Unlike what the Nigerian newspaper vendors were wishing to be doing at home in such weather, back in my village, the hamlets would be smoking with maize roasting, for this is the main maize season The herds boys, though, would wish there were no cattle, for surely this kind of rain used to be my worst nightmare as a young herds boy back yonder.

I am told that it is raining all the way to Kampala which gives me a bit of worry about the road back along the Juba/Kampala highway which normally gets flooded near the border this time of the year. I hope we shall not have to go winding through Yei and Arua like last year when there were floods near Nimule. The colleagues in Kampala have nothing to worry about today with or without rain, for it is a public holiday over there – the so called Heroes Day. Meantime, I just have to enjoy the new Juba weather as we hope for something new from Addis between Salvar Kiir and Riek Machar.

Here is something to reflect on:

One half of life is luck; the other half is discipline – and that’s the important half, for without discipline you would not know what to do with luck.

~Carl Zuckmeyer

 

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Reflections in Juba

My wife Trudy, one of those people with whom my thoughts were with today.

My wife Trudy, one of those people with whom my thoughts were with today.

It has been a quiet Sunday for me here in Juba. I was out early morning for the distribution of the New Nation newspaper as it turns out, hardly any vendors who did get their supply of the current edition of the paper showed up at the distribution point at the CBD. South Sudan is never short of surprises for me and each time I am here presents another learning opportunity. South Sudan’s third independence anniversary is almost here and I had better remember some lessons learned in the past two anniversaries about work during public holidays, rainy days and weekends.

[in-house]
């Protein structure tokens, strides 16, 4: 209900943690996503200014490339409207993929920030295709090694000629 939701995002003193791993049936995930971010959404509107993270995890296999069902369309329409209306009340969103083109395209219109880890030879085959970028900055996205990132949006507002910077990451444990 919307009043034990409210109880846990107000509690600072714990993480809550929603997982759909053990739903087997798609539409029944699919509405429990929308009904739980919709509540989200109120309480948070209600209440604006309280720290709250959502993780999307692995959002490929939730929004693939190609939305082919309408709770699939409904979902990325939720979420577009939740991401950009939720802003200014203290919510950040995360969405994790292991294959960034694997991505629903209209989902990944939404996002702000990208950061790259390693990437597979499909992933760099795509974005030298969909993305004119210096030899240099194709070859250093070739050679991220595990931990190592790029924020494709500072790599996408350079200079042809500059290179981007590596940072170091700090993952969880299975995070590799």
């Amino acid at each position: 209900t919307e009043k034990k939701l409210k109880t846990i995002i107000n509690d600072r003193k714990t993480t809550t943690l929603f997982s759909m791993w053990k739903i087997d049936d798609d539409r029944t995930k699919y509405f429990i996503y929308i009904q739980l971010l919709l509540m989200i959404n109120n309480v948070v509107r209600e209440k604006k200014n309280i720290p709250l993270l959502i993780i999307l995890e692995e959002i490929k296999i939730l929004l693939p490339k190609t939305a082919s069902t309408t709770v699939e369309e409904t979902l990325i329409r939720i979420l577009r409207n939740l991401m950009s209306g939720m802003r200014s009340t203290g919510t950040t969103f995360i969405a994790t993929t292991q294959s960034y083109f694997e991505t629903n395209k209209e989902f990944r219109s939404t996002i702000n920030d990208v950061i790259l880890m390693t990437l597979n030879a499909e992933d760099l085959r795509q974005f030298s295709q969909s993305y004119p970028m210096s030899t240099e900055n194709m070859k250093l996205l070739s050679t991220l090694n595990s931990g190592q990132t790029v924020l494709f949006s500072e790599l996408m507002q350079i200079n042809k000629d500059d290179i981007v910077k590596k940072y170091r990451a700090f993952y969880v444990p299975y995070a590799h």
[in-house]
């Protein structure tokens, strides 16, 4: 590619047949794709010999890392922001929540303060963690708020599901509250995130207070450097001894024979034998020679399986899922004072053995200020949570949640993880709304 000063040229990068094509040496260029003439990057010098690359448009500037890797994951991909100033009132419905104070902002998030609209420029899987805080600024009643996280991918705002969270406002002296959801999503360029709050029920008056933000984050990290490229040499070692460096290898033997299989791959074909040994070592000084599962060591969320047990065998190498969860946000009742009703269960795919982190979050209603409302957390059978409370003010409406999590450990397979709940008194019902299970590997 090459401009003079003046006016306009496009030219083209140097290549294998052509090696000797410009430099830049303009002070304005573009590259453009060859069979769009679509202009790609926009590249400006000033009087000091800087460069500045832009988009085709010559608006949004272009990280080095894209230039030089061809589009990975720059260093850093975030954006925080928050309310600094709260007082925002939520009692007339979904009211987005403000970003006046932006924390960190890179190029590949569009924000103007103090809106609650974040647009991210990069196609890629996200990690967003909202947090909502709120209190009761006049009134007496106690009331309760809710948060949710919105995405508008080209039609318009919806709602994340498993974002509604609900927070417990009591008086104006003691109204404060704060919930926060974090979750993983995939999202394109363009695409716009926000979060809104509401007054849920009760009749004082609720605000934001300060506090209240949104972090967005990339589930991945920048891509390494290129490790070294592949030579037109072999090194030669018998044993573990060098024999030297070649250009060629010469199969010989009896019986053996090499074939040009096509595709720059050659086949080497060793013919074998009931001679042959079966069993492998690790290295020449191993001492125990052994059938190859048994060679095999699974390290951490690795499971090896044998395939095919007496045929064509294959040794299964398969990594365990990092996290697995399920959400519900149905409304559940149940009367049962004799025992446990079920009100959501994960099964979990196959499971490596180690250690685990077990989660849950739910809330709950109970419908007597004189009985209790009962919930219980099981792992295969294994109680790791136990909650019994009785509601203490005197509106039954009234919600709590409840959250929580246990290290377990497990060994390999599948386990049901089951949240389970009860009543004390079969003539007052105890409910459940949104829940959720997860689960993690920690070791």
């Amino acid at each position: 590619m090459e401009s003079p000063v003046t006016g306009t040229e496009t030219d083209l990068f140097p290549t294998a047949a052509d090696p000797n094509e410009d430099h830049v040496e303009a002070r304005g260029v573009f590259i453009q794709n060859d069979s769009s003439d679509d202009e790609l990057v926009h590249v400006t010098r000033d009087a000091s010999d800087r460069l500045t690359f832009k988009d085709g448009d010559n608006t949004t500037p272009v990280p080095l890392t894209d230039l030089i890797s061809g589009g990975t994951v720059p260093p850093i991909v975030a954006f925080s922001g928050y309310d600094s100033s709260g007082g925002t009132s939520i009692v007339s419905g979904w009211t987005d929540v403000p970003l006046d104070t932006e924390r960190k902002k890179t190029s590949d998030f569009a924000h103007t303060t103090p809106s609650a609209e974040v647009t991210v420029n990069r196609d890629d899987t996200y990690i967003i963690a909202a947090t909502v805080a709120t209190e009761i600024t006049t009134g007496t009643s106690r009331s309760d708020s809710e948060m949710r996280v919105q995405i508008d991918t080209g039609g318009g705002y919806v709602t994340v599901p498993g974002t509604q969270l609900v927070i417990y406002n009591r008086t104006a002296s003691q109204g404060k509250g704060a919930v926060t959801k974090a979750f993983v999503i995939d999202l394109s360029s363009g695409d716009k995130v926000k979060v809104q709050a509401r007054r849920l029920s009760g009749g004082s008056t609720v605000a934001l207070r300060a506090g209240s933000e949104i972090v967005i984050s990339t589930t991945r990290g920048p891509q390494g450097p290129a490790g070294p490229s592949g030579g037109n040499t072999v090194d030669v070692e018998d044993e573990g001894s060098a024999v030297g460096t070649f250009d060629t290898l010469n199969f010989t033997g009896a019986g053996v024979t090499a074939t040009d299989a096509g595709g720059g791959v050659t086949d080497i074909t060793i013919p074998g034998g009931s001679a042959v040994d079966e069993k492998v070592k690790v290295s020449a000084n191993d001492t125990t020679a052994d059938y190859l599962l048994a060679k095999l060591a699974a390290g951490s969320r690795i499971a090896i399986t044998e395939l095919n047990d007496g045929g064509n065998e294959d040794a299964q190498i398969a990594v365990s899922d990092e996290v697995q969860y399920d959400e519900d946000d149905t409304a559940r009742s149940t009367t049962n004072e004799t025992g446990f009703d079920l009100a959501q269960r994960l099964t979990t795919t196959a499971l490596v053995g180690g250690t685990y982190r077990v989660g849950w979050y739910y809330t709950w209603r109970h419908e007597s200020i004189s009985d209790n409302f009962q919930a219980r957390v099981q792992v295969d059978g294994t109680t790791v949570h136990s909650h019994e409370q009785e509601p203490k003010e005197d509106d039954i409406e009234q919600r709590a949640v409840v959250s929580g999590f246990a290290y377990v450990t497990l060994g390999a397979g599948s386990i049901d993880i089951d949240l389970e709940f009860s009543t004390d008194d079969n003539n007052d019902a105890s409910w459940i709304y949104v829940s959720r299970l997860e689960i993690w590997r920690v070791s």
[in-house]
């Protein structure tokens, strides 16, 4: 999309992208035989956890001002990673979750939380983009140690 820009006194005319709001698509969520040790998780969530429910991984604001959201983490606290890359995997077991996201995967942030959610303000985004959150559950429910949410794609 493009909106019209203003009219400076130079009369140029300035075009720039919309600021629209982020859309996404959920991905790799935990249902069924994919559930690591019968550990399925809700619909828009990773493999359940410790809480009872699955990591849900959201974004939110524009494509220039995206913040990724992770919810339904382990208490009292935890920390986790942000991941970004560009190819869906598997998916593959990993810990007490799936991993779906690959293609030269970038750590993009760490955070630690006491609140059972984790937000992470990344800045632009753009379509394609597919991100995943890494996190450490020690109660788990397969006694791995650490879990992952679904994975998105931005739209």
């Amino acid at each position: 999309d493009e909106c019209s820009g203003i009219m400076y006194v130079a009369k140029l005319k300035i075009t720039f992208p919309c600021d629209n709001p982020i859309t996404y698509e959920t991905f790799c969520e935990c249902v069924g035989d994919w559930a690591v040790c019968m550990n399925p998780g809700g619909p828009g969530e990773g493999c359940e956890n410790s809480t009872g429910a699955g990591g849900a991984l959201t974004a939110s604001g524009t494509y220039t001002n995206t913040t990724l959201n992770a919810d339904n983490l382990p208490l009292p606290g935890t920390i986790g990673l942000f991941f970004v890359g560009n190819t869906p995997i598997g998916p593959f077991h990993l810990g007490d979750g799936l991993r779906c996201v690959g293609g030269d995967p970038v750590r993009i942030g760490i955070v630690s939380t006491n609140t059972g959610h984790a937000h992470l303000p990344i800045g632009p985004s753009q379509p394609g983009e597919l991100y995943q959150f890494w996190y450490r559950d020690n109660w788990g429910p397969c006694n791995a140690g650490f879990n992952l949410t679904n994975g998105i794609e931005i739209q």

Trudy, Linda and Shadrach on a visitation day some years back at King's College, Budo

Trudy, Linda and Shadrach on a visitation day some years back at King’s College, Budo. Photos, like good music have a certain effect on my life.

Well back the in office home it has been quiet time for the three of us who happen to be around today; the driver, the security guard and me, each minding their own business.

Philemon and Mercy out and about recently in Entebbe. Philemon called today and said that I am bad mannered for not being certain when I would be back home.

Philemon and Mercy out and about recently in Entebbe. Philemon called today and said that I am bad mannered for not being certain when I would be back home. Pictures of my kids usually have a tendency of lightning up my heart and a day just does not seem to pass without me taking a look.

I have kept away from my room and watched TV and taken coffee for the greater part of the day concentrating on Christian channels and NatGeo Wild and as a dog lover, I really enjoyed “Caesar to the rescue”, learning new skills on dog handling and dog behavior. Obliviously, as I watched TV and sipped coffee, my mind occasionally wandered far and wide, sometime back in time and place. Thank God in it all, I have not been anxiously – a good sign that I have been able for at least a while to tame the workaholic spirit within me. I also calmly took several telephone calls, both local and international while I watched TV.

The sights and sounds of home, one of the things I was reflecting on while I perused pics from the HOUZZ website on home design. Like President Museveni one time said that his cows are not just cows but also his friends, these geese are my friends too.

The sights and sounds of home, one of the things I was reflecting on while I perused pics from the HOUZZ website on home design. Like President Museveni one time said that his cows are not just cows but also his friends, these geese are my friends too.

I am now back into my room doing what I had originally planned for the day – listening to gospel music on internet radio (Klvv’s My Praise Fm)on my bed. And I am obviously typing this blog entry even though I did plan to do so. I am really glad that I am able to write a bit, for my mind was a little cloudy and my heart kind of heavy when I left home for Juba on Friday evening.

The fish pond in the middle of our compound back home that I was working on its expansion and beautification just before I left for Juba

The fish pond in the middle of our compound back home that I was working on its expansion and beautification just before I left for Juba

This has been a and better day for me than yesterday. I have also been able to browse photos and videos shot by myself in my laptop’s photo gallery with great elation and some moments were quite humbling. I leave the Lord to take care of the things done and words which I can neither undo nor retrieve – His Grace Finds me, so said the song by Matt Redman a moment ago.

Good Night and great week.